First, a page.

King of the Hill
Thirty years ago this month, Sol Shankman suffered his first angina attack. His doctor told him he’d better get busy, and a neighbor suggested he start walking in Griffith Park, just up the hill from the Los Feliz businessman’s home. So Shankman took to the hills for a hike of some three miles, as he has done almost every day since, stopping only for illness or travel and never due to inclement weather (though he does start at 6:30 a.m. to beat the sun and heat). “If I miss a day, I feel it,” he says. “My life is very park-oriented — it comes first, not second. I love it.”
The hiking isn’t so easy now, or quite so fast, but that hasn’t really slowed him. The proof of that was in the slew of hikers at Shankman’s 90th birthday party in August. Just about everyone who walks the trails knows Sol, including Koreans who bow and call him “Papa.” He estimates that 80 percent of his friends are people he has met in the park.
That is important for a man who has survived two wives. “In 1980, my first wife died, and I was absolutely devastated. I walked every single day, including the day she died and the day of the funeral.” And at 86, after his second partner died, Shankman fell in love with a woman he met walking, and she with him. “To fall in love at 86 didn’t seem like a reasonable possibility,” he says with quiet amazement.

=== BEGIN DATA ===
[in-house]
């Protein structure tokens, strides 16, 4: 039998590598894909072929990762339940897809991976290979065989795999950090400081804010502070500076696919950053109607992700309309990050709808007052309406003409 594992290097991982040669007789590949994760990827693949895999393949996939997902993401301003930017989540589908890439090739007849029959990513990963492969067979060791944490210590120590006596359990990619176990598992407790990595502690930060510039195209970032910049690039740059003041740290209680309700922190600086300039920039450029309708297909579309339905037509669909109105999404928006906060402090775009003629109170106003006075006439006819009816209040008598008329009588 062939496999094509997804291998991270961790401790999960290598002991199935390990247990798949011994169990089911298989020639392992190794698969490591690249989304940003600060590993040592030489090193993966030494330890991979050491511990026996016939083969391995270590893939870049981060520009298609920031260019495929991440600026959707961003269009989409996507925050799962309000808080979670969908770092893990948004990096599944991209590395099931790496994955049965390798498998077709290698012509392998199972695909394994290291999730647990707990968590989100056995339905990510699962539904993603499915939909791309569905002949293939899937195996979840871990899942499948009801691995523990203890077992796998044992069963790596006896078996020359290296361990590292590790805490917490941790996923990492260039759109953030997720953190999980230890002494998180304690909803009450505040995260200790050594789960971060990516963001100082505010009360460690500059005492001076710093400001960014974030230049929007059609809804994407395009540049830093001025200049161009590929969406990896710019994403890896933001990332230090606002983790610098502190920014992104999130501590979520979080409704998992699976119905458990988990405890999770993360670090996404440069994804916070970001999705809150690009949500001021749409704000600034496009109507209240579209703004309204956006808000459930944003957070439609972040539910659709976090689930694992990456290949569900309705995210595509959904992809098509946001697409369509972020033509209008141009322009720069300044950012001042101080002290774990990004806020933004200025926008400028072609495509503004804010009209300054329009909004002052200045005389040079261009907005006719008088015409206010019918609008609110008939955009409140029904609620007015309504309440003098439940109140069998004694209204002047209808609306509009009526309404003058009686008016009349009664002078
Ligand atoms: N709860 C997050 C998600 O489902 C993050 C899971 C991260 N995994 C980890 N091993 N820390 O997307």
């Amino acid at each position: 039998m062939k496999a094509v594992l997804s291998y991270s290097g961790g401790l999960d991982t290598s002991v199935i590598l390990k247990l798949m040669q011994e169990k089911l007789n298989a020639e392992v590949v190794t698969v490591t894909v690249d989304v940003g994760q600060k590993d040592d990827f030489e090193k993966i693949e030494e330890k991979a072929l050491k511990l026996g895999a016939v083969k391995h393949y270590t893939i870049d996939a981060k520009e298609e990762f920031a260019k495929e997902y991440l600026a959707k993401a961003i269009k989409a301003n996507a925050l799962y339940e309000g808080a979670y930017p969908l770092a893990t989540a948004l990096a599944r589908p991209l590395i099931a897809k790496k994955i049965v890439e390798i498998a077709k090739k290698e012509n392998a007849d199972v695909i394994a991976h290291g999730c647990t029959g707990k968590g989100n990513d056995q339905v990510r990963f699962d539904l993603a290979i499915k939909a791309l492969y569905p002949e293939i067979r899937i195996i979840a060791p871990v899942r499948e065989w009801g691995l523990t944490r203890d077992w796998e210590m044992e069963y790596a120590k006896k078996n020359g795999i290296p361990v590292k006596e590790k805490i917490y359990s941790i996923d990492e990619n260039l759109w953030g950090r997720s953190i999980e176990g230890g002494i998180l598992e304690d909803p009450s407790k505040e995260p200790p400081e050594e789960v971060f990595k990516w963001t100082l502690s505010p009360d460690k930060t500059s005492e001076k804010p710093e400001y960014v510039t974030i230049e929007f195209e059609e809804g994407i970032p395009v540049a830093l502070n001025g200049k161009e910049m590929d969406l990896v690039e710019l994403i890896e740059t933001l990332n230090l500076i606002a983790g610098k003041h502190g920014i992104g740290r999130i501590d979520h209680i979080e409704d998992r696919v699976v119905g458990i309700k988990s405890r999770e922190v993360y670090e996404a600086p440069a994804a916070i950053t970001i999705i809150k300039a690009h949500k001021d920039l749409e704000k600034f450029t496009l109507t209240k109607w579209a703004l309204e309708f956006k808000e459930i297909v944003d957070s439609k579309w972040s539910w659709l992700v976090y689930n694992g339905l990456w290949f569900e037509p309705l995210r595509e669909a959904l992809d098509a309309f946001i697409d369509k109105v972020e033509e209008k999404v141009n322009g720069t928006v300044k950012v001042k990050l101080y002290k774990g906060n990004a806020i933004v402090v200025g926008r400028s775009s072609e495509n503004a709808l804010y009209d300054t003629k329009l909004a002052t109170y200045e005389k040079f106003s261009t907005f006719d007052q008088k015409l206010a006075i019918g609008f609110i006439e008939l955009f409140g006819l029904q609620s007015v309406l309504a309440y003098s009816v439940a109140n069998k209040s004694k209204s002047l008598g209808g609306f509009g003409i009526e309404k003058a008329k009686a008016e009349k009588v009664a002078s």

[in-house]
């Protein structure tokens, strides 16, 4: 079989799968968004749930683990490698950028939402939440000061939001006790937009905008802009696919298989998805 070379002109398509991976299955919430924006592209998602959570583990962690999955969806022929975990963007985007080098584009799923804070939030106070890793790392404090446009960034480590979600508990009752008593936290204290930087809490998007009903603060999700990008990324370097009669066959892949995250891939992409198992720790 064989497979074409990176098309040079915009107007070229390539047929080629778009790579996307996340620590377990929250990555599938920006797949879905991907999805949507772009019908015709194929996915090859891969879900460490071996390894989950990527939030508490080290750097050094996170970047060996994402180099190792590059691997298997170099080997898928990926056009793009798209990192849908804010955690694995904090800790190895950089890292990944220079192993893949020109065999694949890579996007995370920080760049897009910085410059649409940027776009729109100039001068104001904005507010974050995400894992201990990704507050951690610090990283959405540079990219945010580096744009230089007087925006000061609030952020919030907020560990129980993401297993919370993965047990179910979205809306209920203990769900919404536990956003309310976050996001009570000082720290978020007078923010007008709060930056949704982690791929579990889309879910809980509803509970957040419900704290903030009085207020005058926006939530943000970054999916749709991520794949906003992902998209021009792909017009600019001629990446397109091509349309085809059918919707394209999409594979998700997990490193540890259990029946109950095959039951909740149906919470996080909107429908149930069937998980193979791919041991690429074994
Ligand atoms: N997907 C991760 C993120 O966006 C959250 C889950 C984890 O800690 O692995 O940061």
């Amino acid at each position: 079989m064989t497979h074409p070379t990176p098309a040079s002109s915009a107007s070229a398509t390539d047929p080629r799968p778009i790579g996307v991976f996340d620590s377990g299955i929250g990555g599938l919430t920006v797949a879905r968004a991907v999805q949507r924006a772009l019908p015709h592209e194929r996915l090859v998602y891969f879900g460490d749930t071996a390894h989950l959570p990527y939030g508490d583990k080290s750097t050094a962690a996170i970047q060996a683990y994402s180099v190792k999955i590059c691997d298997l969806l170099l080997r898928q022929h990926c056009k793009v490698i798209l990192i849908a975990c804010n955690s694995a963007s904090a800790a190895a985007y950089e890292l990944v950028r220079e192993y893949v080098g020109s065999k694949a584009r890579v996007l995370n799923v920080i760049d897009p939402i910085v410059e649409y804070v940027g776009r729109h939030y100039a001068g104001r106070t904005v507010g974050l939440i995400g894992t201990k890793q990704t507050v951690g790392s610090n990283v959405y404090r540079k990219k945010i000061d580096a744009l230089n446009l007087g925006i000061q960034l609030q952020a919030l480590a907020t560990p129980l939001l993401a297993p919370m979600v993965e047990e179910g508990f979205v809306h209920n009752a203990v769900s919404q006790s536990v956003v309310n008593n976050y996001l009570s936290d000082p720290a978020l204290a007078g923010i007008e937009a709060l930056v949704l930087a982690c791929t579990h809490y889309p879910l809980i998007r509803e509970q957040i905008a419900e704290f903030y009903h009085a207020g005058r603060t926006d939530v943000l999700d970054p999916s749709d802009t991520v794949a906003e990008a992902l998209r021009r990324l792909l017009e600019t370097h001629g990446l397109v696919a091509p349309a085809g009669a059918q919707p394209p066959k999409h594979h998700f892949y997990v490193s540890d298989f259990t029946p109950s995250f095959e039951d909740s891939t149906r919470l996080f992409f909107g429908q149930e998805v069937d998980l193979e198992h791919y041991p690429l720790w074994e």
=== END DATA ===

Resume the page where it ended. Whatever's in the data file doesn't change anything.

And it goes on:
Now suffering from macular degeneration, Shankman can no longer read without a magnifying glass, but he still has a keen eye for plant and animal life. On a recent walk, he offered a wild mustard bloom to a companion and asked if she could see a long-stemmed white flower blooming anywhere. “It’s about time for them,” he says. “Coming up here to see the greenery, I don’t need a glass. I feel the presence of a hawk, or the quail. When I’m reincarnated — and I don’t believe in it — I want to come back a hawk.” Whatever happens, Shankman’s will provides some $15,000 to the city — to help create more parks.
When he was younger, Shankman took a far more impressive hike, walking (over several weekends) the California beach from the Mexican border to the Oregon line. But it is Griffith Park that has sustained him. “The park has been a perfect retirement. It soothes me, it caresses me, it tells me that it’s okay to go on living.”
And the relationship continues to evolve. Occasionally, Shankman plants something. One year it was 100 Watsonia bulbs, another time he spread a pound of (or about 500,000) poppy seeds. More recently, with the help of some of his friends, he placed an old outdoor chair at a junction on the trail. He put it there just in case he gets tired and needs to sit down and rest a while. He hasn’t used it yet.
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